• In Universal Search our image size can be expanded – The quantity of images we show has been expanded in Universal Search. This provides images that are relevant to sets of searches that are larger. [‘terra’ is the launch codename, ‘Images Universal’ is the project codename].
  • Account settings page now has visual refresh – A higher level of page consistency is provided with the completion of the account settings page visual refresh.
  • Google Korea search results are more organized – Korea searches have been improved which organizes searches better and putting them into blog, news, and homepage sections. [‘smoothieking’ is the launch codename, ‘Sokoban4’ is the project codename].
  • Synonyms for foreign languages are improved – This expands the improvement previously made for English and is now applied to other languages. The results for query terms is relevant pages containing synonyms. [‘floating context synonyms’ is the launch codename, ‘Synonyms’ is the project codename].
  • Health searches have been improved – Searches for health symptoms now result in related health conditions that may apply, making it easier to refine searches.
  • Web History can now be obtained in 20 new countries – This allows users to search and browse through webpages previously visited. This improvement has been launched in Morocco, Malaysia, Estonia, Pakistan, Nigeria, Philippines, Herzegovina, Republic of Moldova, Belarus, Kuwait, Jamaica, Kazakhstan, Azerbaijan, Trinidad, Iraq, Bosnia, Sri Lanka, Luxembourg, Tunisia, Tobago, Lebanon, and Ghana. Web History must be enabled and users must have a Google Account to turn on Web History.
  • An update has been made to the Google bar – The drop-down Google menu has been replaced in this update with set of links that have been expanded on and are more consistent. [‘Kennedy’ is the project codename].
  • Signals that spike topics have been consolidated – This improvement makes it easier for spiking topics to be detected and it eliminates system redundancy. Several signals are used to detect popular topics that are spiking. Signals can now be computed in real-time rather than having to be processed offline. [‘news deserving score’ is the launch codename, and ‘Freshness’ is the project codename].
  • Related searches for images are much better – The update on related searches allows users to explore topics visually, making it simpler to locate perfect images.
  • Search feature for Turkish weather is better than ever – Turkish weather forecasts are presented with more accuracy and more frequency directly on the search results page. This is a result of giving the signals that are used a fine-tuning.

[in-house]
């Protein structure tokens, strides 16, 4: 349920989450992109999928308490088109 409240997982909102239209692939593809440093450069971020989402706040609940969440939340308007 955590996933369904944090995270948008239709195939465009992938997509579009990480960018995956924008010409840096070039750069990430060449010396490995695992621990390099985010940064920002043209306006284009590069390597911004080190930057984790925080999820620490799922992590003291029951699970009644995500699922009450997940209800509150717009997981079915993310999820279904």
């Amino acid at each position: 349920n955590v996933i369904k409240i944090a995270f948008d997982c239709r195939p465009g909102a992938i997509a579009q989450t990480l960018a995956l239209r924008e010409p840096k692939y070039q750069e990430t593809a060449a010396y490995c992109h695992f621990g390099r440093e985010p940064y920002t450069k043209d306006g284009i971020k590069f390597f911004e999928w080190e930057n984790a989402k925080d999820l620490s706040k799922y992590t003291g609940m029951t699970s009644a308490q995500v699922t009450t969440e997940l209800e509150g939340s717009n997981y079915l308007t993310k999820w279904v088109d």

• Ranking for local search results are improved – By putting more reliance on the results for main searches and using this as a signal, Local Universal results triggering has been greatly improved. [‘Venice’ is the launch codename].
  • Update to Panda – Panda system’s data has been refreshed in this launch, providing users with web changes that are significantly more accurate.
  • Video channel snippets have been improved – This is an improvement that provides direct link coverage that is expanded and a higher level of quality rich video snippets.
  • Universal news coverage is improved – In this launch the bug has been repaired that caused the appearance of News Universal results to fail in instances that its usefulness was indicated in testing.

2010 Google PageRank Update Happening Now | April 3, 2010

Posted: April 3rd, 2010 | Author: | Filed under: Natural Language Search | No Comments »

Yes that’s right, the April 3, 2010 Google PageRank update is happening right now. Install the Google Toolbar to learn how much trust and authority your web site has with G. I was happy, since my main personal injury lawyer site went back to its rightful place as a PR5. (Page Rank 5) You will recall that an SEO company had threatened to report my sites to Google and have them de indexed, unless I used the SEO company. (“we work with Yahoo! and Google to guarantee you first page result, … blah blah blah!”)

Sure enough, several of my sites went to PR 0 and my main site went to PR 4. But luckily, I did a site reconsideration request and was able to get my blog back to a PR3 and now, finally, my main domain is back up!! YES!!!

Many people say Google PageRank doesn’t matter, but I disagree. It is a direct reflection on how good of a webmaster you are and how good you are at following the Google webmaster guidelines. So tell me, did your site gain or lose PR today?


How Tweets Are Ranked In Google Real-Time